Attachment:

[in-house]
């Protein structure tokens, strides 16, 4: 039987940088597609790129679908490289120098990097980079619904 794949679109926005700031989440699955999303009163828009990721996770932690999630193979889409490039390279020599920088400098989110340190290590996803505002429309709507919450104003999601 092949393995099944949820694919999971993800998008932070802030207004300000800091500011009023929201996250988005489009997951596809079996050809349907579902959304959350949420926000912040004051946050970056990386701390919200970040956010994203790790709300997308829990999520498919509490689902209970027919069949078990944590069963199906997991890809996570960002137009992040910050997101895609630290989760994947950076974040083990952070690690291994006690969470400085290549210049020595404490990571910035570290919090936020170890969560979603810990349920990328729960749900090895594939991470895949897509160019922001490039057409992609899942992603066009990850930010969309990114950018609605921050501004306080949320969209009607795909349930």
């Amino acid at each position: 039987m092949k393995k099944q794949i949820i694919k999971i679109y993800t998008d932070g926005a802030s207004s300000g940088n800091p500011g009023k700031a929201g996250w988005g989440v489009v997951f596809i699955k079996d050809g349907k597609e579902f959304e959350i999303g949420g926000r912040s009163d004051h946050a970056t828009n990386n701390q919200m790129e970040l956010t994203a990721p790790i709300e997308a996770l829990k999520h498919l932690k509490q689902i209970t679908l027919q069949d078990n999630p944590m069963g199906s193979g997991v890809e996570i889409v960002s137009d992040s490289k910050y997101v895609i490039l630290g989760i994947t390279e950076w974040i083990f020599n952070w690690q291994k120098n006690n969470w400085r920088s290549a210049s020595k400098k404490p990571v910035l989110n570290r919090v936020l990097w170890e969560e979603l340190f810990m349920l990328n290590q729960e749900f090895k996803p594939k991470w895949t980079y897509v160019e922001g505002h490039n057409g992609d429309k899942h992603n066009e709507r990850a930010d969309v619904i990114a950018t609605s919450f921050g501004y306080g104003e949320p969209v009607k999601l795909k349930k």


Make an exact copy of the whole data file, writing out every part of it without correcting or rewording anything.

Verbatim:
[in-house]
């Protein structure tokens, strides 16, 4: 039987940088597609790129679908490289120098990097980079619904 794949679109926005700031989440699955999303009163828009990721996770932690999630193979889409490039390279020599920088400098989110340190290590996803505002429309709507919450104003999601 092949393995099944949820694919999971993800998008932070802030207004300000800091500011009023929201996250988005489009997951596809079996050809349907579902959304959350949420926000912040004051946050970056990386701390919200970040956010994203790790709300997308829990999520498919509490689902209970027919069949078990944590069963199906997991890809996570960002137009992040910050997101895609630290989760994947950076974040083990952070690690291994006690969470400085290549210049020595404490990571910035570290919090936020170890969560979603810990349920990328729960749900090895594939991470895949897509160019922001490039057409992609899942992603066009990850930010969309990114950018609605921050501004306080949320969209009607795909349930």
């Amino acid at each position: 039987m092949k393995k099944q794949i949820i694919k999971i679109y993800t998008d932070g926005a802030s207004s300000g940088n800091p500011g009023k700031a929201g996250w988005g989440v489009v997951f596809i699955k079996d050809g349907k597609e579902f959304e959350i999303g949420g926000r912040s009163d004051h946050a970056t828009n990386n701390q919200m790129e970040l956010t994203a990721p790790i709300e997308a996770l829990k999520h498919l932690k509490q689902i209970t679908l027919q069949d078990n999630p944590m069963g199906s193979g997991v890809e996570i889409v960002s137009d992040s490289k910050y997101v895609i490039l630290g989760i994947t390279e950076w974040i083990f020599n952070w690690q291994k120098n006690n969470w400085r920088s290549a210049s020595k400098k404490p990571v910035l989110n570290r919090v936020l990097w170890e969560e979603l340190f810990m349920l990328n290590q729960e749900f090895k996803p594939k991470w895949t980079y897509v160019e922001g505002h490039n057409g992609d429309k899942h992603n066009e709507r990850a930010d969309v619904i990114a950018t609605s919450f921050g501004y306080g104003e949320p969209v009607k999601l795909k349930k």